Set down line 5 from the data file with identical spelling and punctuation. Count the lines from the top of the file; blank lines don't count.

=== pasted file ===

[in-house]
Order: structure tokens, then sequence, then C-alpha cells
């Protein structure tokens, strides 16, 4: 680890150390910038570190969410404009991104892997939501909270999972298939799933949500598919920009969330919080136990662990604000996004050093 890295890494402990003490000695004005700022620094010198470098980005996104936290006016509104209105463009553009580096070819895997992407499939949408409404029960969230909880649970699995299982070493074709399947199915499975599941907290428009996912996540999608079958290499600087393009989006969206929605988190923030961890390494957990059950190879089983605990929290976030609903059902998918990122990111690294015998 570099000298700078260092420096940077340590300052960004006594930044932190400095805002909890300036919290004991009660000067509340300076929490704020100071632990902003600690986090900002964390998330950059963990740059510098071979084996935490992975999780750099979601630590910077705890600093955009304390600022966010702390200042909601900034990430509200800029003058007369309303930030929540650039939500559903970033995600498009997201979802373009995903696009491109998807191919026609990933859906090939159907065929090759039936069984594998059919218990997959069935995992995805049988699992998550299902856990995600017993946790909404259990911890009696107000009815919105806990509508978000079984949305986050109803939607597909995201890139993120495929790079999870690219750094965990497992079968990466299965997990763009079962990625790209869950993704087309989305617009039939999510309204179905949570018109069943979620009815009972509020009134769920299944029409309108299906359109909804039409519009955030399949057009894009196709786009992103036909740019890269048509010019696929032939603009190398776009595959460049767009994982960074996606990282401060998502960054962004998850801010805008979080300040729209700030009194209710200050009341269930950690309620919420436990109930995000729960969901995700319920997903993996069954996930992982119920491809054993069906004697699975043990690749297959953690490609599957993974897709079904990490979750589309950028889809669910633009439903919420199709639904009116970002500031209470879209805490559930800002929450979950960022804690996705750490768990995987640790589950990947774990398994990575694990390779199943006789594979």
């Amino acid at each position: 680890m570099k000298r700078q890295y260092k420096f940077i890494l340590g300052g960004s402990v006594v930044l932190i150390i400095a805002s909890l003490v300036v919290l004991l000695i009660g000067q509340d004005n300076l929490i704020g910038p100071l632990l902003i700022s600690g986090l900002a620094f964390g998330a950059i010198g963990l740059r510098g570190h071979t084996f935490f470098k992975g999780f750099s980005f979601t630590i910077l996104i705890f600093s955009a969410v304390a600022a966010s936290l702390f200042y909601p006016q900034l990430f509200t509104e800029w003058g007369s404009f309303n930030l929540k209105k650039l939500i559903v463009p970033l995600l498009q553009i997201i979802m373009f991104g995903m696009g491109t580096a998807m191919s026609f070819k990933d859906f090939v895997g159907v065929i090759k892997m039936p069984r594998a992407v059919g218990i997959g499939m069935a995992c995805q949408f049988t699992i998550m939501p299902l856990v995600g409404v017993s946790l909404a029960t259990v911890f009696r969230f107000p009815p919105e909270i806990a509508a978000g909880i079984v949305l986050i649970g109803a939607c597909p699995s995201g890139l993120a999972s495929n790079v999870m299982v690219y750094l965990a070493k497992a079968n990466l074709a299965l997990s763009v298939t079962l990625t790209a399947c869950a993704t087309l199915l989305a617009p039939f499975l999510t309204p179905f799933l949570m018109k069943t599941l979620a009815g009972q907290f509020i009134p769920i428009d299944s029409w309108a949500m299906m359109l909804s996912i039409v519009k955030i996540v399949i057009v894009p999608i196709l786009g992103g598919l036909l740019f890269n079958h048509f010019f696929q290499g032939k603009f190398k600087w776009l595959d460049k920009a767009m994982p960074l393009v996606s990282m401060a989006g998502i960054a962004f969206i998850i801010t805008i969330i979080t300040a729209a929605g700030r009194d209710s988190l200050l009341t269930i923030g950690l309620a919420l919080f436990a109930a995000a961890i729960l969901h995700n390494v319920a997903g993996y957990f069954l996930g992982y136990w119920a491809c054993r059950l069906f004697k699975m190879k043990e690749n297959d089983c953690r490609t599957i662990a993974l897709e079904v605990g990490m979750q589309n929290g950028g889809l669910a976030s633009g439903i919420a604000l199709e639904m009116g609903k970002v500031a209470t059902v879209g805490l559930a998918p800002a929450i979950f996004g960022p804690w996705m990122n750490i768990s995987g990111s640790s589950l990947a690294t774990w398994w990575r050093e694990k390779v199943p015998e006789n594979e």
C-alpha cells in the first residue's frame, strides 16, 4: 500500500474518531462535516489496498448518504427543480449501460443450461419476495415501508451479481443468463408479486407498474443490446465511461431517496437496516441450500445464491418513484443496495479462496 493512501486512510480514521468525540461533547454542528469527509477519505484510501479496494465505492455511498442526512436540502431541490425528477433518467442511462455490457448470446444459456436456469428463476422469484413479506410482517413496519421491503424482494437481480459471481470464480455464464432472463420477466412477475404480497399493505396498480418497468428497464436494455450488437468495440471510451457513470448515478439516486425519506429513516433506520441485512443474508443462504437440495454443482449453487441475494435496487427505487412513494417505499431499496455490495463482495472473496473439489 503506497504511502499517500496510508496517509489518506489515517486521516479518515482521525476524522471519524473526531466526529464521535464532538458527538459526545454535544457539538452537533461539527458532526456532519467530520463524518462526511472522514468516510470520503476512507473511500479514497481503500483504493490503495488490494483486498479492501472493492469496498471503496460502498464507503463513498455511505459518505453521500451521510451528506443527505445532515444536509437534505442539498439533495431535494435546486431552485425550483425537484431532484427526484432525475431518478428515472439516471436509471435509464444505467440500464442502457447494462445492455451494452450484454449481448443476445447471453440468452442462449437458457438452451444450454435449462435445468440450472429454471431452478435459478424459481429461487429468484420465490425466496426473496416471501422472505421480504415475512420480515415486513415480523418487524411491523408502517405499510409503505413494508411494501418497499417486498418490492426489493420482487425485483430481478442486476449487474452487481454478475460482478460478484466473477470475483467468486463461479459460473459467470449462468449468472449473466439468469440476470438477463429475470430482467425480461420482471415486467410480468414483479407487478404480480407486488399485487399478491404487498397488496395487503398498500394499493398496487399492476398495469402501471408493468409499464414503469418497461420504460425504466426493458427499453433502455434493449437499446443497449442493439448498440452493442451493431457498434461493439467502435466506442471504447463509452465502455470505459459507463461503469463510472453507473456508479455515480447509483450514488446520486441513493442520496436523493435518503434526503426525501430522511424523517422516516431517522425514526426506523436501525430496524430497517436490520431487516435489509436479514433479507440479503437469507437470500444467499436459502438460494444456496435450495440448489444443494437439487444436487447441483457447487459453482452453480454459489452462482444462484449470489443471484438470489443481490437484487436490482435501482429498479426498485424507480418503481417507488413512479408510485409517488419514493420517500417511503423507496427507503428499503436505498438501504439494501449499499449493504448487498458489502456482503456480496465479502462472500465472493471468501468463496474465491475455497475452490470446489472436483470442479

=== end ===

C-alpha cells in the first residue's frame, strides 16, 4: 500500500474518531462535516489496498448518504427543480449501460443450461419476495415501508451479481443468463408479486407498474443490446465511461431517496437496516441450500445464491418513484443496495479462496 493512501486512510480514521468525540461533547454542528469527509477519505484510501479496494465505492455511498442526512436540502431541490425528477433518467442511462455490457448470446444459456436456469428463476422469484413479506410482517413496519421491503424482494437481480459471481470464480455464464432472463420477466412477475404480497399493505396498480418497468428497464436494455450488437468495440471510451457513470448515478439516486425519506429513516433506520441485512443474508443462504437440495454443482449453487441475494435496487427505487412513494417505499431499496455490495463482495472473496473439489 503506497504511502499517500496510508496517509489518506489515517486521516479518515482521525476524522471519524473526531466526529464521535464532538458527538459526545454535544457539538452537533461539527458532526456532519467530520463524518462526511472522514468516510470520503476512507473511500479514497481503500483504493490503495488490494483486498479492501472493492469496498471503496460502498464507503463513498455511505459518505453521500451521510451528506443527505445532515444536509437534505442539498439533495431535494435546486431552485425550483425537484431532484427526484432525475431518478428515472439516471436509471435509464444505467440500464442502457447494462445492455451494452450484454449481448443476445447471453440468452442462449437458457438452451444450454435449462435445468440450472429454471431452478435459478424459481429461487429468484420465490425466496426473496416471501422472505421480504415475512420480515415486513415480523418487524411491523408502517405499510409503505413494508411494501418497499417486498418490492426489493420482487425485483430481478442486476449487474452487481454478475460482478460478484466473477470475483467468486463461479459460473459467470449462468449468472449473466439468469440476470438477463429475470430482467425480461420482471415486467410480468414483479407487478404480480407486488399485487399478491404487498397488496395487503398498500394499493398496487399492476398495469402501471408493468409499464414503469418497461420504460425504466426493458427499453433502455434493449437499446443497449442493439448498440452493442451493431457498434461493439467502435466506442471504447463509452465502455470505459459507463461503469463510472453507473456508479455515480447509483450514488446520486441513493442520496436523493435518503434526503426525501430522511424523517422516516431517522425514526426506523436501525430496524430497517436490520431487516435489509436479514433479507440479503437469507437470500444467499436459502438460494444456496435450495440448489444443494437439487444436487447441483457447487459453482452453480454459489452462482444462484449470489443471484438470489443481490437484487436490482435501482429498479426498485424507480418503481417507488413512479408510485409517488419514493420517500417511503423507496427507503428499503436505498438501504439494501449499499449493504448487498458489502456482503456480496465479502462472500465472493471468501468463496474465491475455497475452490470446489472436483470442479